Side Meetings


Reversing the Course in Deteriorating Financial Protection for Universal Health Coverage: Measurement and Policy Responses


  • 14:00 - 17:30 HRS. (BKK)

  • Venue : Lotus Suite 10

  • Contact Person : Gil Shapira,

  • Ajay Tandon (

Universal Health Coverage (UHC) – one of the 2030 Sustainable Development Goals -- requires that all people receive quality health services they need without facing financial hardship. The focus on both effective service coverage as well as financial risk protection under UHC implies that how countries finance their health systems matters. Financing for health in most low- and middle-income countries (LMICs) is dominated by high levels of out-of-pocket (OOP) spending, an inefficient and inequitable modality which contributes to foregone care among poor and vulnerable populations, reduces the ability of households to spend on other necessities, and puts them at risk of impoverishment from high illness-related expenditures. Globally, financial hardship – as measured the number of people facing catastrophic OOP spending for health, i.e., spending that exceeded 10% of their budget – continues to deteriorate: recent estimates indicate that more than one billion – 13.5% of the world’s population faced catastrophic health spending in 2019. In order to reverse this trend, there is a need for closer tracking of financial protection indicators that in turn will help inform the design and implementation of corrective policy interventions. There is therefore a need to improve capacity to routinely as well as frequently produce, interpret, and use credible timely data on financial protection to achieve UHC.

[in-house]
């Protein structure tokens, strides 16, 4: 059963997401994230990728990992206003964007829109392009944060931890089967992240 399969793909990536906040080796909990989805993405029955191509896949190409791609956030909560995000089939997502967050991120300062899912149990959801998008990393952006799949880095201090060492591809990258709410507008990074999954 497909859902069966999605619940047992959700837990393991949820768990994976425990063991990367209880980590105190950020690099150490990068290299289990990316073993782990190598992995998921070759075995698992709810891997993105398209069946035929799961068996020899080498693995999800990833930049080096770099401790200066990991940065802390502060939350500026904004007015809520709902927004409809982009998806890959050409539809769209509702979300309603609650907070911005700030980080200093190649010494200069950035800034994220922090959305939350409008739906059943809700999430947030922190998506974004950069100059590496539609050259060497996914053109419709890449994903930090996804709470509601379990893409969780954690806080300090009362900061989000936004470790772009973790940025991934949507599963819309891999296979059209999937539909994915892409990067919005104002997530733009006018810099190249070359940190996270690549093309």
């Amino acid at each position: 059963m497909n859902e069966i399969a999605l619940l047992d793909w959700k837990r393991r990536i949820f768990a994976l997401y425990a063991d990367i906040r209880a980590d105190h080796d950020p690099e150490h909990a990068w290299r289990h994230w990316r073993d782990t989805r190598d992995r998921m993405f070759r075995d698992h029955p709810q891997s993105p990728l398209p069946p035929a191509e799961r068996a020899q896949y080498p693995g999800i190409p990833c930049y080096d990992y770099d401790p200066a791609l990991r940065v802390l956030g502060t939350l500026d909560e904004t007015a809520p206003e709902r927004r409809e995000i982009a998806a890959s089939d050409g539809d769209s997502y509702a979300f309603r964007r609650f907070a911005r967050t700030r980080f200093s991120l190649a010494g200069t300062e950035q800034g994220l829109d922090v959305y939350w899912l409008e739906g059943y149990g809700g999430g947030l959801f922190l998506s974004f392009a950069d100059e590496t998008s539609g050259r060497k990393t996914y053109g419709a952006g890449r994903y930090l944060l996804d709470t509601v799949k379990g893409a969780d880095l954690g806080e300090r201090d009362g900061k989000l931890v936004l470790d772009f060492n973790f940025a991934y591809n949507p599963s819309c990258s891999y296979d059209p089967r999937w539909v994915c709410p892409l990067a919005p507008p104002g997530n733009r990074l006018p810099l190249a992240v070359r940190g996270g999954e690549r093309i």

The objective of this half-day workshop is to introduce participants to concepts and methods used in monitoring financial protection in health, present recent findings, and discuss the policy reforms that could reverse the deterioration in financial protection that is taking place globally.

This workshop will be composed of two sections. The first will be devoted to measurement of financial protection in health. It will start with a brief overview of the concept and measurement of UHC, followed by a summary from latest findings from the WHO-World Bank Global Monitoring Report for UHC. This will be followed by presentation on the relationship between OOP health spending and forgone care specifically focus on recent results from countries in the East Asia and Pacific region. The second section will be devoted to the policy levers that can improve financial protection in health. Given the importance of replacing OOP with public financing for UHC, a focus will be given to trends in public spending on health – both via general taxation and social health insurance – and a discussion of challenges and opportunities in financing and designing coverage schemes to improve financial protection across LMICs.